Israeli High-Tech Has Matured and the Urge for a Quick Exit is Now for an IPO

Following the outbreak of the Coronavirus, it is widely believed that the Israeli high-tech industry is going to suffer. The speculated impact is said to be similar to what happened in the dot-com bubble burst in the year 2000. The painful memories of those years are still engraved in the minds of entrepreneurs, their workers and suppliers, even 20 years later. Who could have ever imagined that just a half a year later, numerous israeli companies would have increased their sales, profits and the number of employees in their companies. Even more so, the high tech sector did not suspect high-profile companies like Lemonade and JFrog to begin trading on the stock exchange with high prices during a recession-like time. In recent weeks, at least 5 tech companies have announced their willingness to be traded on Nasdaq, each one aiming to reach at least 3 billion dollars in market value. Among the names we can mention are Payoneer, Taboola, Outbrain, eToro, and Kaltura. There are more to come. 

IPOs of Israeli companies on the Nasdaq are nothing new. The first Israeli company was listed on Nasdaq in 1972. The previous wave of IPOs took place prior to the dotcom bubble burst in March 2000. The difference between now and then is in the maturity of the companies that go public and in the growth rate of their revenues. During 1998-2000 companies began trading with valuations of 200-300 million dollars, but with no revenue, just a dream. Today, the minimum threshold, from the point of view of investors, is at least a market value of 1 billion dollars and revenues of 100 million dollars a year. One recent example of this trend is eToro, a social trading and multi-asset brokerage Israeli company that is expected to be reaching an IPO on Nasdaq at a valuation of 5 billion dollars in the second quarter of 2021.

In the last decade, IPOs have been slightly less popular in the entrepreneur’s toolbox, also due to the transition of companies into a reporting company model that is conducted according to quarterly reports and analyst expectations. In some cases, it doesn’t seem wise for technology companies to lose most of their managerial flexibility for making decisions, and to commit to transparency, with implications on management and products.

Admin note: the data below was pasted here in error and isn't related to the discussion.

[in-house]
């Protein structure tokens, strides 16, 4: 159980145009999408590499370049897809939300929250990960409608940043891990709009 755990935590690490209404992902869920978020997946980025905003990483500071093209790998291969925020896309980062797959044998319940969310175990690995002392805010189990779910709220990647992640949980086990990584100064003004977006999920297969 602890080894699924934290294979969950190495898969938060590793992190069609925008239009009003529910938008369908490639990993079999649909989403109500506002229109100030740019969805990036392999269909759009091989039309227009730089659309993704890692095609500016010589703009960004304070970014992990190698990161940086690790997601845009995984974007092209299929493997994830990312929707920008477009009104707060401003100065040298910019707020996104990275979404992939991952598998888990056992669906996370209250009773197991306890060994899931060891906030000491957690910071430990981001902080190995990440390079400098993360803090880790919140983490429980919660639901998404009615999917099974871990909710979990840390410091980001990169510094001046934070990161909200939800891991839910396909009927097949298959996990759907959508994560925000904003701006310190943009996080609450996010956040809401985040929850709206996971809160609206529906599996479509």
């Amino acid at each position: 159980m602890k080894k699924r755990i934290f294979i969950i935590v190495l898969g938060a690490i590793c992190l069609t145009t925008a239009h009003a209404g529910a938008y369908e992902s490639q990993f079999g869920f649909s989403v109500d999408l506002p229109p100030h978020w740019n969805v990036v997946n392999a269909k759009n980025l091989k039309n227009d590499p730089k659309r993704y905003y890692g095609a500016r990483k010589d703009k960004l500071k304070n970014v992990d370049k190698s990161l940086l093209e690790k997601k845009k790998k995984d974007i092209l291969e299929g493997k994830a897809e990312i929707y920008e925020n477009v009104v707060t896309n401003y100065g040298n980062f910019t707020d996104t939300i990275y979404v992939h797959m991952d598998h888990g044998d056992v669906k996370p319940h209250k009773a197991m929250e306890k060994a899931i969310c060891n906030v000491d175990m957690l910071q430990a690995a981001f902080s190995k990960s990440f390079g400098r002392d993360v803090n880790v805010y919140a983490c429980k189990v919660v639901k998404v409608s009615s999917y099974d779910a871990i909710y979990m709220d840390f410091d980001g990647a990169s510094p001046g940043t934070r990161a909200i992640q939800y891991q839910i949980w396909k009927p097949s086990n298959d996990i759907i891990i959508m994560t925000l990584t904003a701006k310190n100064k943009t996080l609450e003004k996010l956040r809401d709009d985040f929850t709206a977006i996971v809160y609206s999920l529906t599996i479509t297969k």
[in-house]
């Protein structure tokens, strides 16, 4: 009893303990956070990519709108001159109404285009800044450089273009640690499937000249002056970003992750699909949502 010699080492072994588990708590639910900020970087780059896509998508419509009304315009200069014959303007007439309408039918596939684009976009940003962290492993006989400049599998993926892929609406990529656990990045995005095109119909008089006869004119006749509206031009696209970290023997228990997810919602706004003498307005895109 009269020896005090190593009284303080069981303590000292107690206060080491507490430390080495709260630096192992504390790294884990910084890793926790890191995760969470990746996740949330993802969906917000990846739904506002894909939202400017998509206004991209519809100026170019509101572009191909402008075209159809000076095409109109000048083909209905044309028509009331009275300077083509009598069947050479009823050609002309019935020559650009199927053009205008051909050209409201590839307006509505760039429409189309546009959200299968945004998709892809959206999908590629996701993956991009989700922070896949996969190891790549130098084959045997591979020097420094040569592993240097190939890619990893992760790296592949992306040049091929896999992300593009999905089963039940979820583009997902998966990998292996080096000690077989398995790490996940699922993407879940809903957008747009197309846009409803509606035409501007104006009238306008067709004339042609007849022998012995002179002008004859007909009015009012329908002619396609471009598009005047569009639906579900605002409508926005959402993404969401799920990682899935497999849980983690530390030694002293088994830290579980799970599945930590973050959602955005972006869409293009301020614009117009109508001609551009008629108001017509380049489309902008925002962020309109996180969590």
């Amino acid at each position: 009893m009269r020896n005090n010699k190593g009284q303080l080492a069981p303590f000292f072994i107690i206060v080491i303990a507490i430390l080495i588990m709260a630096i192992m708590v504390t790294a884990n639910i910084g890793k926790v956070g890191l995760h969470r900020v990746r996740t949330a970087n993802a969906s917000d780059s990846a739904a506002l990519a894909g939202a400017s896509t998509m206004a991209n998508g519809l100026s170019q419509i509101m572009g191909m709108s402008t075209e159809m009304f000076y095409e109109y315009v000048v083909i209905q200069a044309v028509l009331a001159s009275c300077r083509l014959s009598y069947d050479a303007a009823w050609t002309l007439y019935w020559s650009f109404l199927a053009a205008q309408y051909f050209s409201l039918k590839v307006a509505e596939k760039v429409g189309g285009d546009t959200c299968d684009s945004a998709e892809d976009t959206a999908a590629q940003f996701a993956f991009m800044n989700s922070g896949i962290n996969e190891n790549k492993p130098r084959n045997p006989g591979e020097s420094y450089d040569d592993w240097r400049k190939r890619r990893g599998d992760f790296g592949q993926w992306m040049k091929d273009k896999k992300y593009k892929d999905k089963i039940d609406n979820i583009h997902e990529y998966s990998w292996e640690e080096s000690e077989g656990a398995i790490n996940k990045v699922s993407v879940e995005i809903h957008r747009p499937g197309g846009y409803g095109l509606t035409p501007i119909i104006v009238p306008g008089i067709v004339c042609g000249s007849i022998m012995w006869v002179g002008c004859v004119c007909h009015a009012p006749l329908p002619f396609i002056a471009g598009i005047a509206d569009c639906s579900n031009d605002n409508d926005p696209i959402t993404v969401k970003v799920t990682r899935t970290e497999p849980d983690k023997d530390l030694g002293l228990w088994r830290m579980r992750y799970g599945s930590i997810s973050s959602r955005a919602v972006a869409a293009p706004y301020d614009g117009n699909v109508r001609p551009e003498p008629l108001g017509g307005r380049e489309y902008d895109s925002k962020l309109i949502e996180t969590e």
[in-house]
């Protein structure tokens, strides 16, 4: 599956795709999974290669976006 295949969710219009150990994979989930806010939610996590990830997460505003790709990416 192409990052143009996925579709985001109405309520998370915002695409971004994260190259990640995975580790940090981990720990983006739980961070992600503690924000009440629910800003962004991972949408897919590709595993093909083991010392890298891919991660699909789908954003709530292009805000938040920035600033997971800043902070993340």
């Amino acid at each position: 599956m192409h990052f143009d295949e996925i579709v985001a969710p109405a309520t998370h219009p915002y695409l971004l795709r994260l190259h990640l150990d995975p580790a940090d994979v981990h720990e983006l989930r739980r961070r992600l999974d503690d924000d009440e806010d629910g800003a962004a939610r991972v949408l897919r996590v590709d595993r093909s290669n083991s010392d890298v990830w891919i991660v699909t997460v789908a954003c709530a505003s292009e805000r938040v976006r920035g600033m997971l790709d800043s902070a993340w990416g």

So who benefits from the maturation of the high-tech sector? Everyone, including the State of Israel, which will receive tax revenues from profitable companies. The success of Israeli companies, whether from IPOs or from significant fundraising, strengthens Israel as an attractive investment destination, which is attracting a growing number of large international VCs. The return of the IPO channel, which can also include giant companies, is good news, since the competition for investor capital is small on the part of giant companies that raise hundreds of millions of dollars in followup fundraising. Mature companies that are not ready to go public, have less competition with companies that have already gone public.  As well, the opportunities of large VCs to meet with other companies grow.

Led by excellent Israeli executives, the decision of companies such as Wix, Lemonade, Fivver, JFrog and eToro to go public is a positive sign signaling the continuity of companies breaking into the international market. One of the most common criticisms of Israeli entrepreneurs, ever, has been that they know how to manage a company in its early stages, however, when the company gets bigger they decide to sell the company, due to the massive challenges that arise. Undoubtedly, running a company with over 1,000 employees is completely different from a company that has a development center in Israel and a sales headquarters in the United States.

Not so long ago, the success of a company was measured by the time it takes to exit. However, things have changed when companies like Wix and Fiverr proved that consistency and patience can be worthwhile. The courage of Israeli executives and entrepreneurs to be hugely successful, thus choosing the IPO path instead of an exit, is going to add to the sometimes lacking Israeli high tech landscape. The knowledge of managing and leading companies independently to the next stages, will also permeate all subsequent layers of the organization. Even if there are managerial mistakes as the companies grow on their own, after all they are the basis for a managerial heritage that will develop more and more in Israel. This will be the complementary side of Israeli high-tech, which will now benefit not only from technologically brilliant programmers, but also from executives who can lead big tech companies.

Liron Rose, is a serial entrepreneur and venture capital investor and consultant to high-tech companies and start-ups.

About the Author
Liron is a 3x entrepreneur and investor with several unicorn exits in Tel Aviv's thriving tech scene. Advising investors and sourcing Technology private equity deals and alternative investments, Liron's passion is foster Israel's brightest entrepreneurs in a quest for vision and leadership.
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